Hezbollah’s enduring enmity toward Israel reflects the ideological concepts on which it was founded. The organization was established by the Islamic Republic of Iran’s Revolutionary Guards, and its establishment might be considered Iran’s only successful export of its revolution. The establishment of Hezbollah would also not have been possible had it not been for Baathist Syria, which allowed Iran to operate in Lebanon’s Beqaa Valley.
Hafez Assad’s Syria enabled this as part of the “extensions” strategy it adopted after “Operation Peace for Galilee,” with the clear aim of exhausting the Israel Defense Forces and bringing about its withdrawal from Lebanon.
Iranian patronage has always been a pillar of strength for Hezbollah, but the most significant patronage it enjoyed was that of Syria. Damascus extended its protection to Hezbollah and guaranteed its continued existence as a military organization within the framework of the Taif Agreement of 1989, which brought an end to the second Lebanese civil war. Syria has served for decades as a conduit for the supply of weapons to Hezbollah.
Since the 1980s, as the alliance with Syria tightened, Hezbollah underwent the process of “Lebanonization.”
This process had three main elements. The first was the purported limiting of the armed struggle to within Lebanon’s geography, especially against the IDF’s continued presence in southern Lebanon. The second was the establishment of an extensive civilian arm that focused on providing for the needs of Lebanon’s Shi’ite community. The third was politicization, meaning the establishment of a political branch and integration into Lebanon’s parliamentary system.
Lebanonization did not, however, cause Hezbollah to forget its dual mission, anchored in its Islamist political and religious worldview: the establishment of an Islamist regime according to the model of the Islamic Republic in Iran on the one hand, and the continuation of the armed struggle against Israel on the other.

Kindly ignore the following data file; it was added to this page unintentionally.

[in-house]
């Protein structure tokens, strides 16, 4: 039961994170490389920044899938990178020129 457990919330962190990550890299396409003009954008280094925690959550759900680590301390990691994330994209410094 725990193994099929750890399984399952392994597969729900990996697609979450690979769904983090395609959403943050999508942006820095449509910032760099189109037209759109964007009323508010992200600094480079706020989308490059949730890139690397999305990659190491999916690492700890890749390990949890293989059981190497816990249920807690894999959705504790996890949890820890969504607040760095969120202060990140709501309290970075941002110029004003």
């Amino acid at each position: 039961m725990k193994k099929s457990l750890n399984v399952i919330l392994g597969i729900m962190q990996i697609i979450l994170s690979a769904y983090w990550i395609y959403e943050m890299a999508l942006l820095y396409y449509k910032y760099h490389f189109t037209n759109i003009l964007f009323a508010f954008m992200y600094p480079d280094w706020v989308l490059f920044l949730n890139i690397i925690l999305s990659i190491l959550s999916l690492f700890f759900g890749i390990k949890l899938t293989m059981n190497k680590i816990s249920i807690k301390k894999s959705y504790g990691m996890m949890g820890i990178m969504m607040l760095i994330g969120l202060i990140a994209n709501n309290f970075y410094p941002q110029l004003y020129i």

Hezbollah’s adherence to Islamist ideology, which in this case is distinctly anti-establishment, means striving to replace Lebanon’s sectarian regime with an Islamist one and perpetually bolstering its weapons supplies to support the armed struggle against Israel.
Hezbollah made sure to present the IDF’s unilateral withdrawal from southern Lebanon as a military achievement of the “Islamic resistance in Lebanon” and not as the result of internal Israeli considerations. Following the withdrawal, Hezbollah had to place greater emphasis on the Lebanese dimension of its military struggle, and its discourse changed accordingly.
Until the IDF withdrawal, Hezbollah claimed that its military existence was in the name of liberating the soil of an occupied homeland. After the withdrawal, the organization began to stress the doctrine of defense of the homeland against “Israeli aggression,” with its military power aimed at creating a balance of terror between it and Israel.
As a result, Hezbollah engaged in a Lebanese political-national discourse that ostensibly placed its military existence at the heart of the Lebanese national consensus. This was summed up in three words: people, army, resistance.
The concept reflected the deepening of the Lebanonization trend and a real attempt on Hezbollah’s part to endear itself to Lebanese nationals under the pretense that its weapons were intended solely for defense of the Lebanese homeland.
Since May 2000, the doctrine of defense of the Lebanese homeland has been the common discourse among Hezbollah and its supporters in Lebanon. The adoption of this doctrine coincided with a political reorganization and a more prominent integration within the Lebanese political and public spheres.
This was reflected in political alliances with Lebanese political parties and movements, especially among Maronite Christians, and the publication of a second political document in 2009 that for the first time declared Hezbollah’s renunciation of its mission to establish an Islamist regime in Lebanon.